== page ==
Before I begin, I have a question I’d like an answer to. Who requested a 2000 rerun?
Although there were many winners and losers from this year’s elections, there is one group who definitely fall into the latter category: pollsters. You could swing a dead cat (and, really, why would you) and hit a pollster whose can’t-miss election predictions based on research was so appallingly bad TV meteorologists were saying, “Hey! That’s our schtick!”
Now, if this were the first time the polls were wrong, I could perhaps forgive the people who put them together and say they were having a 2020. Unfortunately for them, this isn’t the first time. If anything, the only consistency they showed was how wrong they’ve been. Yet, people outside of the polling industry based decisions on where to go and how hard to campaign based on these numbers which swung wilder than Charlie Sheen. Let’s take a look at the wonderful world of pollsters.
What the Left thinks it means – people who review numbers to create charts and graphics showing trends so people get an understanding of what is going on in a political race
What it really means – people willing to take your money and provide you with crap while knowing they will keep their jobs
When done right, polling can be an important and useful tool, and pollsters know this. What they don’t seem to know anymore is how to do polling right. Everything from sampling errors to confusing questions have rendered pollsters more useless than a second appendix. Even between pollsters, there are different methodologies and strategies at work, which create wide swings in the numbers. At any given time, a candidate could be up by 200 points or down by a gajillion. (Sorry to have to bust out the math jargon there, but it was necessary to prove the point.) Granted, the pollsters don’t share call lists, but the point remains there is no consistency in what numbers are produced.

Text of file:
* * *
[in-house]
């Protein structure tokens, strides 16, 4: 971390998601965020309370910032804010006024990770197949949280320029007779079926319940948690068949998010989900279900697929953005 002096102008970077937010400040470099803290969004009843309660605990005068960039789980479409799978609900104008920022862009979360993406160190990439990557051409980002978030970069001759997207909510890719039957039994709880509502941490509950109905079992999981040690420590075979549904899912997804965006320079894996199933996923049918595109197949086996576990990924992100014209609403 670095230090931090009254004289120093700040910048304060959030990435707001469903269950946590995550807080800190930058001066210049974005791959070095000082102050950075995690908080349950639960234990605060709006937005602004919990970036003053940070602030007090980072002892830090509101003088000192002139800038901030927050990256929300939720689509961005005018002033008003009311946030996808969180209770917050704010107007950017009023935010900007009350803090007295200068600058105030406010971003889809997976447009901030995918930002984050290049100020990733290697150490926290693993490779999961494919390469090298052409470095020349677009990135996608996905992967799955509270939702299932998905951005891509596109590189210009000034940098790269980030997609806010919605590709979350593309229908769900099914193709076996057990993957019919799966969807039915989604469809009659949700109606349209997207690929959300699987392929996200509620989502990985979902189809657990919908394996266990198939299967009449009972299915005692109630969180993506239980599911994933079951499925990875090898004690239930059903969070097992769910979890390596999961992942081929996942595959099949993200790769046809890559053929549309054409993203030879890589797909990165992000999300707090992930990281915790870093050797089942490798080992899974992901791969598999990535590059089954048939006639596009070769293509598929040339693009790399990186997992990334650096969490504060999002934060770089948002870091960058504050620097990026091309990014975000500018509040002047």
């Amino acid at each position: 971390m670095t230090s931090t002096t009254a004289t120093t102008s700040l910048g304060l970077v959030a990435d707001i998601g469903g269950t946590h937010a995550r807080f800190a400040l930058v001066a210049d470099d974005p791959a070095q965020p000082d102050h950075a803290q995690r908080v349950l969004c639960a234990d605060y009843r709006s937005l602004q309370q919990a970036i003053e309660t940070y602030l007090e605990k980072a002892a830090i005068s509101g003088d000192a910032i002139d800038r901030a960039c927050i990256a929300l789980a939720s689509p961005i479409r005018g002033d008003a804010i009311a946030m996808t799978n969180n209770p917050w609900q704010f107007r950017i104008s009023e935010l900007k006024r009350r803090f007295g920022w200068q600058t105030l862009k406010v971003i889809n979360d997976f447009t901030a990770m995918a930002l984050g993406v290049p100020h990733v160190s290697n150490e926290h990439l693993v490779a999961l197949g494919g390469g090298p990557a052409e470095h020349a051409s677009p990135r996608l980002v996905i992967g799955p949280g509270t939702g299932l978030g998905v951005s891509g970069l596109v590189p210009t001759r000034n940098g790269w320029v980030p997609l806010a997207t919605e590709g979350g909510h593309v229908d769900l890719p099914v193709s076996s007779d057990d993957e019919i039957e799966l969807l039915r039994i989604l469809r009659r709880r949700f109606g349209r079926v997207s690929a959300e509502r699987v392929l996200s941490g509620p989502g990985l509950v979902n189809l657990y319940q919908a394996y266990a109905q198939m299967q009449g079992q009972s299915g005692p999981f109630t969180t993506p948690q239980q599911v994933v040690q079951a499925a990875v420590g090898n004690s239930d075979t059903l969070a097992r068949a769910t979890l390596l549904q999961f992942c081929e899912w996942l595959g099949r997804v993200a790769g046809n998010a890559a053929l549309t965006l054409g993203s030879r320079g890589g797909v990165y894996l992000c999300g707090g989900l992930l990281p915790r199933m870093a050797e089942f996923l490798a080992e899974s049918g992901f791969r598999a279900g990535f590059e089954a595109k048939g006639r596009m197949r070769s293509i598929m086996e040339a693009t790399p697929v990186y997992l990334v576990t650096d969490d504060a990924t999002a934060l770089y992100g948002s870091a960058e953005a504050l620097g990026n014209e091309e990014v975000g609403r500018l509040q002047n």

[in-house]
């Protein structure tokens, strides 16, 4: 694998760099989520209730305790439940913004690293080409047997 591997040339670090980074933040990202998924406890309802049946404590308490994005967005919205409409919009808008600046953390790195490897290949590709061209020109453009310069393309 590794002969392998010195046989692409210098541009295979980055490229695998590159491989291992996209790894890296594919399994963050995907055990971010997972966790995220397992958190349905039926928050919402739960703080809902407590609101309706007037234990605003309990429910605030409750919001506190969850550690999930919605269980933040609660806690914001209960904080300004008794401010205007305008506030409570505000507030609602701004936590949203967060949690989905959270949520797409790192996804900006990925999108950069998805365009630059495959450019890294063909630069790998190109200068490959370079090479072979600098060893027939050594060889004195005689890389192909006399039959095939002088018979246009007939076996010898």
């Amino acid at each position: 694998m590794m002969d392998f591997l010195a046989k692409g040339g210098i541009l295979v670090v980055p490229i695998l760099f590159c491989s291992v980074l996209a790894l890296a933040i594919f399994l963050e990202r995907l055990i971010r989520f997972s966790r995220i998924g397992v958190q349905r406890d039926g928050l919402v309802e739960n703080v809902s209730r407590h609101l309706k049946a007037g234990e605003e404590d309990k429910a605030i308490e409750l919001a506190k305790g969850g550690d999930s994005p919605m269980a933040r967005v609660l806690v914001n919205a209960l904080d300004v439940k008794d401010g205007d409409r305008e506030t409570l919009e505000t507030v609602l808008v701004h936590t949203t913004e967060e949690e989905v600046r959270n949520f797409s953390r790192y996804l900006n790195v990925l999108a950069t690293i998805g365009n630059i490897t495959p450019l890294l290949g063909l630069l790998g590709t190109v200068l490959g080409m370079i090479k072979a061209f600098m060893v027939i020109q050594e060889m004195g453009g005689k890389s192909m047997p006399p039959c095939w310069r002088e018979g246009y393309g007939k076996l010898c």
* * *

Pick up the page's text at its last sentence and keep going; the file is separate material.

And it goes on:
Now, our friends in the media don’t care about the accuracy of the polling numbers for two reasons: 1) the accuracy isn’t as important as the horserace element of an election, and 2) they suck at math. The latter isn’t in question because any media type who still considers Paul Krugman to be credible has to suck at math or at least suck at making value judgments. That leaves the horserace.
The news game is funny in that it mostly relies on misery for ratings, which translate into money. Lately, even hard news has given way to celebrity worship and mixed celebrity with misery. Instead of worrying about whether the news they’re putting out is at least somewhat accurate, the media are now straight out of Don Henley’s “Dirty Laundry.” Under these circumstances, the need for accuracy takes a back seat to the need for ratings. Polling creates a buzz during election season across the board, whether it be Fox News or MSNBC. By focusing on the horserace, the media don’t have to do any actual work because that’s done by, guess who, the pollsters. All the media have to do then is take the pollsters’ work and report on it. Then, it’s a matter of Blather, Rinse, Repeat to continue the buzz until Election Day.
Then, there’s the donkey in the room: ideology. Most people in the media are Leftists, which means polling takes on an air of authority since there are hard numbers involved. After all, we’ve been taught to accept majority rules, even if we don’t understand how the majority became the majority. What better way to convince people the Left is, well, right?
Without getting too far into the weeds, the effectiveness of polls relies on a number of factors, including the number of people polled, what method is being used to get the results, and how confident the pollsters are that the results accurately reflect what the rest of the population believes. If any of these factors go pear-shaped, the results aren’t going to be reliable. Let’s just say media polling loves pear shapes. A lot.
Outside of becoming pollsters ourselves, we don’t have a lot of options on how to combat pollsters and the misinformation they peddle. One thing I can suggest, however, is to not put much stock in the polls. And that means not to put much stock in pollsters.
Given how inaccurate polls have been in the past 20+ years, I don’t think that will be too hard to do.